Are touch-screen interfaces blocking accessibility?

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Monday, 3 May 2010

These days an increasing number of devices, from mobile phones and video games to computers, are featuring touch-screen interfaces. These interfaces are a boon to people who are fully sighted, making it easier to interact with computers. What about people who can't see?

With more traditional interfaces like keyboards, people who are blind can use computers and mobile phones with relative ease. Getting to that point took many years of hard work. Now that touch-screen interfaces are gaining popularity, the accessibility challenges of dealing with a visual medium are becoming apparent again.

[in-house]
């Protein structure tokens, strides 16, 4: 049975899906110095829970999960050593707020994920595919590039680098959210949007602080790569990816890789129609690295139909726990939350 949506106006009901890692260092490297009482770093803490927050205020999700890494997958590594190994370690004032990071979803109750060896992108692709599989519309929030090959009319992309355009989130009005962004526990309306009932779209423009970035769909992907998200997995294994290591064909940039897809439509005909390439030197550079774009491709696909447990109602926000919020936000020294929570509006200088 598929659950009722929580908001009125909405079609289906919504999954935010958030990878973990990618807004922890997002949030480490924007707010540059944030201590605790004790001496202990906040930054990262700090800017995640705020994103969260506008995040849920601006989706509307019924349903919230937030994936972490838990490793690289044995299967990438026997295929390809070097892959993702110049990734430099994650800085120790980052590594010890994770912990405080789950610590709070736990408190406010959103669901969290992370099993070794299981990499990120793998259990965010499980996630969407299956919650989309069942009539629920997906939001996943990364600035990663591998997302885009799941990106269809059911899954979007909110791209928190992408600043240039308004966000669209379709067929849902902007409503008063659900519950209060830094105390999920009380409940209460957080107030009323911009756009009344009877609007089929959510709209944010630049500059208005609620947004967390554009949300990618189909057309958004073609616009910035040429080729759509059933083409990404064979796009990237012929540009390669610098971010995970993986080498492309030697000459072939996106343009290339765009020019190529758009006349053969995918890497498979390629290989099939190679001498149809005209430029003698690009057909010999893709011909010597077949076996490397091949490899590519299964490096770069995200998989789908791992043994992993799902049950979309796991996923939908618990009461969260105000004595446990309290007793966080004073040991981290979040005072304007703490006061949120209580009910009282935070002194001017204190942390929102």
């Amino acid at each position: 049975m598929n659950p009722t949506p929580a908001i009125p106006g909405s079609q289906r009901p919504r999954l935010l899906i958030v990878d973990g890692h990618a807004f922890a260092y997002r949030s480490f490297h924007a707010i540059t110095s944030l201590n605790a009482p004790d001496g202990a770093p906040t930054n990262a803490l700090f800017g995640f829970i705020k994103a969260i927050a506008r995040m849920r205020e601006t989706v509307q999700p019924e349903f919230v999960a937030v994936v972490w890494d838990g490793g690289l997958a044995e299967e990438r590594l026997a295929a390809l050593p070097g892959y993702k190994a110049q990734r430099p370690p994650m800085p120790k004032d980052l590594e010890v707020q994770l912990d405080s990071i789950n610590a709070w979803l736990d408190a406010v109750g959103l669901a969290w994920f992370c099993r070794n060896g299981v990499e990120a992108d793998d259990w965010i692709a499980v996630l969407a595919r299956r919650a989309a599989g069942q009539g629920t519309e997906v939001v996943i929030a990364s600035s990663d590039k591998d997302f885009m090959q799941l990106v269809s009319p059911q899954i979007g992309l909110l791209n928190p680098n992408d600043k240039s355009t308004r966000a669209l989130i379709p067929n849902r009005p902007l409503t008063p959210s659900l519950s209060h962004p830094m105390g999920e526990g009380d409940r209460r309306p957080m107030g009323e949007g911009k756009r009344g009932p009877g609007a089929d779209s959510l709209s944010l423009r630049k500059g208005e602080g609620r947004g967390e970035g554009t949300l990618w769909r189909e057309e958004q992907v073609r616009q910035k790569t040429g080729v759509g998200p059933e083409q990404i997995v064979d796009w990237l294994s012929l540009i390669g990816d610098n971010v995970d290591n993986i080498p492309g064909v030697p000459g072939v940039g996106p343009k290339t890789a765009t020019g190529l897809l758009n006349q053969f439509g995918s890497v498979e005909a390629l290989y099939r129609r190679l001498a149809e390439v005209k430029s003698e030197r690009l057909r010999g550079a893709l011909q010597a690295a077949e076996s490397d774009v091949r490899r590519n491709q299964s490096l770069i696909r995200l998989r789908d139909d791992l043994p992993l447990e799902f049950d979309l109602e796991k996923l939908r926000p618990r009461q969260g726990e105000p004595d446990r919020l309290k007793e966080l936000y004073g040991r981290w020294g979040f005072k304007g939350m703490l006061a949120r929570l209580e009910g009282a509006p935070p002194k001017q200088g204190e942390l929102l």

In some ways these challenges are being met, for instance iPods and iPhones feature interfaces that read aloud the on-screen options, including options that have just been pressed. What's important is making sure that these new ways of interacting with technology continue to be accessible by the whole community.

Read more about the accessibility of touch-screen interfaces at Software Prototyping (opens in new window).

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